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Chapter 2 - Assignment Example

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The ills had mainly stemmed from the industrial growth of the 19th century. These ills were stemming from the inequalities of the Industrial Revolution…
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The Rise and Fall of The American Century The "Social and Intellectual Context" Of the Progressive Movement
The social context of the Progressive Movement was one that was characterized by many social ills that prevailed in the US. The ills had mainly stemmed from the industrial growth of the 19th century. These ills were stemming from the inequalities of the Industrial Revolution. While great cities, the overseas empire and enterprises had developed and the US frontiers pacified fully, many citizens remained removed from the wealth, optimism and wealth that emanated from this development. Therefore, some became richer, while many remained poorer, homeless, underpaid and therefore feeling like second-rate Americans. It is against this backdrop that intellectual standpoints advanced at the end of 19th century, in the bid to bring about positive changes. Resultantly, this intellectual context birthed the First Reform Era which bequeathed the US history with abolitionism, Reconstruction, Civil and Women’s Rights Movements and farm movements.
2. How Theodore Roosevelt Changed the Role of American Government and Helped Fuel the Expansion of the American Empire
During the years (1901-1909) Theodore Roosevelt served as American president, he expanded the power and influence and power of the executive arm of the government, particularly, the presidency. Right from the time of the American Civil War, up to the beginning of the 20th century, the US Congress had been retaining the seat of power. However, starting from 1880s, the executive arm began to get increasingly powerful, so that later on, Roosevelt extended this development. Having insisted that the President had the right to use all political power, the Office of the President became the center of American politics, in lieu of political parties and the Congress. With this increased political power, Roosevelt helped fuel the expansion of the American Empire by challenging the ideas of limited government and waging a highly aggressive foreign policy.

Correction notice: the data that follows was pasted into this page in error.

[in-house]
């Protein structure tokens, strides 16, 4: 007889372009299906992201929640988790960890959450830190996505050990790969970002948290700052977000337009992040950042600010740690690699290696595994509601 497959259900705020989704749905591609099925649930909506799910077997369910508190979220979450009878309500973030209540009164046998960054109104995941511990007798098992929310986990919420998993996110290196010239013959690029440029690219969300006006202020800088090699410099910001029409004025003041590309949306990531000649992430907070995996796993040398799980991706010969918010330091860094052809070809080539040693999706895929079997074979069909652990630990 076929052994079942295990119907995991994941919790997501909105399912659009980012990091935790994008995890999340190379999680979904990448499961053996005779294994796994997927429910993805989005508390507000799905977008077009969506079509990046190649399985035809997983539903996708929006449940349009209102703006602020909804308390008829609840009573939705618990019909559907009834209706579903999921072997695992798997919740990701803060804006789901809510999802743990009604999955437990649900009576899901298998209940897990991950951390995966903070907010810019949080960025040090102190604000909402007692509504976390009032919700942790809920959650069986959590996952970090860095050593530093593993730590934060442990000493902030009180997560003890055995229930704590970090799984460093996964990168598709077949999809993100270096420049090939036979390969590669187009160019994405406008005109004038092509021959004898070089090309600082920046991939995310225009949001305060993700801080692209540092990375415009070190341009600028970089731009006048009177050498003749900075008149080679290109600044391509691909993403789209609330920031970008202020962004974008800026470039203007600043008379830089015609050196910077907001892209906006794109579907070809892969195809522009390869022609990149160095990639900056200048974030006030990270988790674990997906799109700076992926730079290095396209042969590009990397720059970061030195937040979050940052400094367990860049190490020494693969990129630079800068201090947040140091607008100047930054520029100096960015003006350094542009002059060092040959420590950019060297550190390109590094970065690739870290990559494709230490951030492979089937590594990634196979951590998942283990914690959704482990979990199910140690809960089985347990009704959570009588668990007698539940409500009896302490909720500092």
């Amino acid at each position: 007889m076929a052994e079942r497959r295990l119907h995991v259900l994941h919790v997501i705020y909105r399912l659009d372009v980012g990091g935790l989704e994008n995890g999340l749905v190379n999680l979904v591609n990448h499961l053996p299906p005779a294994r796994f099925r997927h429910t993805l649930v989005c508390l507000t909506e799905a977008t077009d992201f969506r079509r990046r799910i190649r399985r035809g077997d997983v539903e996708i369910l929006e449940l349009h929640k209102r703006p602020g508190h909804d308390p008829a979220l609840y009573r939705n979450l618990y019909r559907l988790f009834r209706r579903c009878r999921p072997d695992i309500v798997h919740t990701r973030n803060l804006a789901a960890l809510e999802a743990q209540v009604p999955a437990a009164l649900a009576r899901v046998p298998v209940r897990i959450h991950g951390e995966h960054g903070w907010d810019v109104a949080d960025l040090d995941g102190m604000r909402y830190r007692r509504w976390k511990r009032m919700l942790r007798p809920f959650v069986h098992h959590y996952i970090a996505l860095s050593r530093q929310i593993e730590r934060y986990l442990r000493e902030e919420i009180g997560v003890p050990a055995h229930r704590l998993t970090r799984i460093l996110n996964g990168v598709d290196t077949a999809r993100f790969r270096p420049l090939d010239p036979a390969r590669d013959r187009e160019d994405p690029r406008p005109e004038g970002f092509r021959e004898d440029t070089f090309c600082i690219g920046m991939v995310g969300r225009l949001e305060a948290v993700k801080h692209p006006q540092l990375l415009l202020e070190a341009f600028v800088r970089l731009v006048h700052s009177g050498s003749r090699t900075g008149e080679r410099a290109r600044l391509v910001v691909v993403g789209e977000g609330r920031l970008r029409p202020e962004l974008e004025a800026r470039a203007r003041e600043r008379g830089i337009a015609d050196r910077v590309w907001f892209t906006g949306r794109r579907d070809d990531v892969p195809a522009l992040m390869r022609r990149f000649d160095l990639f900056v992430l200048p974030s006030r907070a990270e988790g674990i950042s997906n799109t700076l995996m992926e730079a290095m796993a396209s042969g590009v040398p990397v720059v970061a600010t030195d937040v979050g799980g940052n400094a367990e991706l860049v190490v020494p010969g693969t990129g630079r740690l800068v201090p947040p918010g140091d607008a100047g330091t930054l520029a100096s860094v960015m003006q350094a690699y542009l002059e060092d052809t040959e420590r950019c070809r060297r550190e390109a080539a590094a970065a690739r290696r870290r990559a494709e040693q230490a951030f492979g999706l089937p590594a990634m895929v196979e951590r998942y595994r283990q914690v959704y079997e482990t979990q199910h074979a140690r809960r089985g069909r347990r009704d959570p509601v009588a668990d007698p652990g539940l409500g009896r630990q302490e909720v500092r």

3. Roles Women played In the Reform Movement
Being led by strong leaders such as Dorothea Dix and Elizabeth C. Stanton, women did midwife several important reforms during the Progressive Era. Women clamored for the passage of the 19th Amendment which prohibited the act of denying any US citizen, the power to vote, with this denial of votes being based on sex. It is these same women caucuses that redefined the functions of the federal government and widened the scope of the federal government’s roles, in light of health, working conditions, wages, education, sanitation and social welfare.
4. The Election of 1912 and the Progressive Reforms of the Wilson Administration
The US Election of 1912 remains unique because it enabled Wilson to win by 42%, against Progressive candidates Taft, Roosevelt and Debs who totaled 58%, and thereby enabling Woodrow Wilson to ascend into power. The same also helped inform Wilson of the need for Progressive reforms in America, and thereby compelling Wilson to continue with Progressive reforms which he called New Freedom.
Wilson Administration passed and ratified the New Freedom reforms which included Tariff and Business reforms. This reform was unique in that for the first time since the Civil War, tariffs were being lowered, against the wishes of protectionist lobby groups. The Business Reforms also comprised the Federal Trade Act (1914) which helped set up the Federal Trade Commission to facilitate investigations and proscription of illegal business; and the Clayton Antitrust Act of 1914 which exempted unions from antitrust laws and legalized industrial action.
References
Chafe, H. W. (2009). The Rise and fall of the American Century: The United States from 1890- 2009. New York/ Oxford: Oxford University Press. Read More
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